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Regulation and Compliance > Federal Regulation

House Panel Passes Financial Reform Bills

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Legislation giving the federal government broad authority to deal with troubled financial institutions, including insurers, as well as a bill creating a Federal Insurance Office passed the House Financial Services Committee on Nov. 4.

The House is likely to consider the legislation very soon.

The bills are part of a package of legislation designed to reform regulation of the financial services industry.

Included in the package is H.R. 3817, the Investor Protection Act, which would give the Securities and Exchange Commission the authority to harmonize the standard of care investment advisors must use in selling investment products. Insurance agents are deeply concerned about the bill.

As for the bills passed by the House FSC panel last week, the Financial Stability Improvement Act, H.R. 3996, requires that only financial companies with assets of $50 billion or more must contribute to a fund that will be used to bail out troubled companies. It passed by a party-line vote of 31-27.

The committee also passed by a voice H.R. 2609, the Federal Insurance Office Act, which creates an office within the Treasury Department designed to coordinate dealing with international matters, provide information to the systemic risk regulator about potentially risky insurers, and collect data on insurance solvency.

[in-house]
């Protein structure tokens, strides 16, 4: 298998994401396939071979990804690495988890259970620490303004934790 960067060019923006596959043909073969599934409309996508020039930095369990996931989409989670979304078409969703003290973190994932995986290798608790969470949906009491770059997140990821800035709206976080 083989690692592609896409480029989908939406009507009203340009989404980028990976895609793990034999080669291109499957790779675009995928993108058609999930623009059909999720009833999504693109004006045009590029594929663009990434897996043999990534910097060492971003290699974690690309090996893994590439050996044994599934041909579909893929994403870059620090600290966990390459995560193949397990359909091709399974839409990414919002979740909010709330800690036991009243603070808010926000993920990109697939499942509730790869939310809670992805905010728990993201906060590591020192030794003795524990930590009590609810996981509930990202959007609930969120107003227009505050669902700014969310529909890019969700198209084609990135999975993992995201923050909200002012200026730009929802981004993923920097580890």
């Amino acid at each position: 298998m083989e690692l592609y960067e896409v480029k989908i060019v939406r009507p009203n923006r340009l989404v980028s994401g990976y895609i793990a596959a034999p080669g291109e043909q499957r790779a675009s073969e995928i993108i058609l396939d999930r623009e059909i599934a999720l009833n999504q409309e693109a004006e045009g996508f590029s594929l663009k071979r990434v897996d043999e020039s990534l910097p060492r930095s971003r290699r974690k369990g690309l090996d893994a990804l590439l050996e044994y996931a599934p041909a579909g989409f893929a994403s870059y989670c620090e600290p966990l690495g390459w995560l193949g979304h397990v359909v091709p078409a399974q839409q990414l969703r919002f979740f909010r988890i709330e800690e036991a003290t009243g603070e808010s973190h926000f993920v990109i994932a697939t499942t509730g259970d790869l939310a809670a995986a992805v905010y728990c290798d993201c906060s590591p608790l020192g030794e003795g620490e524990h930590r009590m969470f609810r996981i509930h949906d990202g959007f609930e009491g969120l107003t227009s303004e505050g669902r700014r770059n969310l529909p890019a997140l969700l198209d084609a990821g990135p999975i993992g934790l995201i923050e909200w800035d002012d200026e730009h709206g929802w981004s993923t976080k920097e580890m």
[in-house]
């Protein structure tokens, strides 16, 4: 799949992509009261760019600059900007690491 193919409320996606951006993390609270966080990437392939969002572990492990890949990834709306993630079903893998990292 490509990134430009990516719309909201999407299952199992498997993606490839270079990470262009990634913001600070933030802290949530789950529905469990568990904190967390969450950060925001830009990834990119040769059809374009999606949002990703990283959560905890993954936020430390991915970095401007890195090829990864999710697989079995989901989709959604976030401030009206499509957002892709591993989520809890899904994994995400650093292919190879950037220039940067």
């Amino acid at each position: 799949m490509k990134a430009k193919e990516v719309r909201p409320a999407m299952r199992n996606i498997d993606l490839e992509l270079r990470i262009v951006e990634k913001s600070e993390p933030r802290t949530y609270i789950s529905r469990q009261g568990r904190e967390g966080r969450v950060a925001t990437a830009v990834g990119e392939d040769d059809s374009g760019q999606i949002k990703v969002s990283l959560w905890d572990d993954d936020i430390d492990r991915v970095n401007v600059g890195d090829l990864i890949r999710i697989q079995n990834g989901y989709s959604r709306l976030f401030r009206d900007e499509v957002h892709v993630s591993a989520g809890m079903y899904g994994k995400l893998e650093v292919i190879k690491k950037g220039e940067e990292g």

Both the American Council of Life Insurers and the National Association of Insurance and Financial Advisors voiced support for creating the new office.

“The Treasury Department needs to develop expertise on a $5 trillion industry that affects the lives of tens of millions of Americans. In the aftermath of the financial crisis, it is important to eliminate the knowledge gap within the federal government,” said Frank Keating, ACLI president and CEO.

“It is also important to enhance the ability of the federal government to negotiate international insurance agreements with foreign countries,” Keating added.

As for the systemic risk legislation, prompted in part by the need for the federal government to bail out American International Group, it creates a council of federal regulators headed by the Secretary of the Treasury to recommend to the Federal Reserve Board stronger supervision of systemically risky institutions.

It grants authority to the Federal Deposit Insurance Corporation to create a fund that will be used to dissolve large, troubled financial institutions without federal assistance.

At the request of the insurance industry, an amendment was added that says the assessments are to be based upon a “risk matrix” that “takes into account” the risks presented to the financial system.

Another gives the Systemic Risk Council

the authority to monitor international regulatory developments including those developments relating to insurance and accounting.

Another amendment mandates that the domiciliary state regulator be involved in any federal regulatory decision involving higher prudential supervision of an insurance company and whether or not to subject an entity that includes an insurance company to the FDIC’s resolution authority.

One amendment transfers authority over insurance companies that own thrifts to the Federal Reserve Board from the Office of Thrift Supervision.


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